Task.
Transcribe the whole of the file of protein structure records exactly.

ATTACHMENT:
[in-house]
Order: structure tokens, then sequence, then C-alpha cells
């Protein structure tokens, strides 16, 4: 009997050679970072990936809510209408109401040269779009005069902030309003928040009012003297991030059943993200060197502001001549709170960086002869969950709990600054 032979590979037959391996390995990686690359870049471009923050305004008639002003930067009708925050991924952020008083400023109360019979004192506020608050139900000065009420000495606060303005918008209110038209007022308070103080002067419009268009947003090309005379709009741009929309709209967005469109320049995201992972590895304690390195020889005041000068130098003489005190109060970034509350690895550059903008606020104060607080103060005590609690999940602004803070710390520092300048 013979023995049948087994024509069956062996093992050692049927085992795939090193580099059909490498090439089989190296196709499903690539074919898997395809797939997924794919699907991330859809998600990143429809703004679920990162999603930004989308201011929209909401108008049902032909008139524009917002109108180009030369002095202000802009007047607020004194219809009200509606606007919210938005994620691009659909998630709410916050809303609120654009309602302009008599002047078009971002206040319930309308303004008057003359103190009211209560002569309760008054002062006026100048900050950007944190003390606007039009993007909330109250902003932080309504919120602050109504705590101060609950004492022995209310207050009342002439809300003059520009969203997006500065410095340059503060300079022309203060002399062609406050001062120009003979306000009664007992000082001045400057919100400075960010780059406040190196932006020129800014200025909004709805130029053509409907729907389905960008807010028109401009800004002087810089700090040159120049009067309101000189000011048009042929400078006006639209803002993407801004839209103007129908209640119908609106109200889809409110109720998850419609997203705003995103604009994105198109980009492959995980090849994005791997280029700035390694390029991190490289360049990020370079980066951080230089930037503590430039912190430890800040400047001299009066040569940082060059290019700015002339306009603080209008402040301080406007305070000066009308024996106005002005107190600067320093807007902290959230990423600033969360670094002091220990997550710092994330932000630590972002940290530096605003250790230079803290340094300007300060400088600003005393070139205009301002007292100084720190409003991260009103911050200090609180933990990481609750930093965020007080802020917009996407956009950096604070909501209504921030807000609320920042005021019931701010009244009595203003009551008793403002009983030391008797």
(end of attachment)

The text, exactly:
[in-house]
Order: structure tokens, then sequence, then C-alpha cells
């Protein structure tokens, strides 16, 4: 009997050679970072990936809510209408109401040269779009005069902030309003928040009012003297991030059943993200060197502001001549709170960086002869969950709990600054 032979590979037959391996390995990686690359870049471009923050305004008639002003930067009708925050991924952020008083400023109360019979004192506020608050139900000065009420000495606060303005918008209110038209007022308070103080002067419009268009947003090309005379709009741009929309709209967005469109320049995201992972590895304690390195020889005041000068130098003489005190109060970034509350690895550059903008606020104060607080103060005590609690999940602004803070710390520092300048 013979023995049948087994024509069956062996093992050692049927085992795939090193580099059909490498090439089989190296196709499903690539074919898997395809797939997924794919699907991330859809998600990143429809703004679920990162999603930004989308201011929209909401108008049902032909008139524009917002109108180009030369002095202000802009007047607020004194219809009200509606606007919210938005994620691009659909998630709410916050809303609120654009309602302009008599002047078009971002206040319930309308303004008057003359103190009211209560002569309760008054002062006026100048900050950007944190003390606007039009993007909330109250902003932080309504919120602050109504705590101060609950004492022995209310207050009342002439809300003059520009969203997006500065410095340059503060300079022309203060002399062609406050001062120009003979306000009664007992000082001045400057919100400075960010780059406040190196932006020129800014200025909004709805130029053509409907729907389905960008807010028109401009800004002087810089700090040159120049009067309101000189000011048009042929400078006006639209803002993407801004839209103007129908209640119908609106109200889809409110109720998850419609997203705003995103604009994105198109980009492959995980090849994005791997280029700035390694390029991190490289360049990020370079980066951080230089930037503590430039912190430890800040400047001299009066040569940082060059290019700015002339306009603080209008402040301080406007305070000066009308024996106005002005107190600067320093807007902290959230990423600033969360670094002091220990997550710092994330932000630590972002940290530096605003250790230079803290340094300007300060400088600003005393070139205009301002007292100084720190409003991260009103911050200090609180933990990481609750930093965020007080802020917009996407956009950096604070909501209504921030807000609320920042005021019931701010009244009595203003009551008793403002009983030391008797």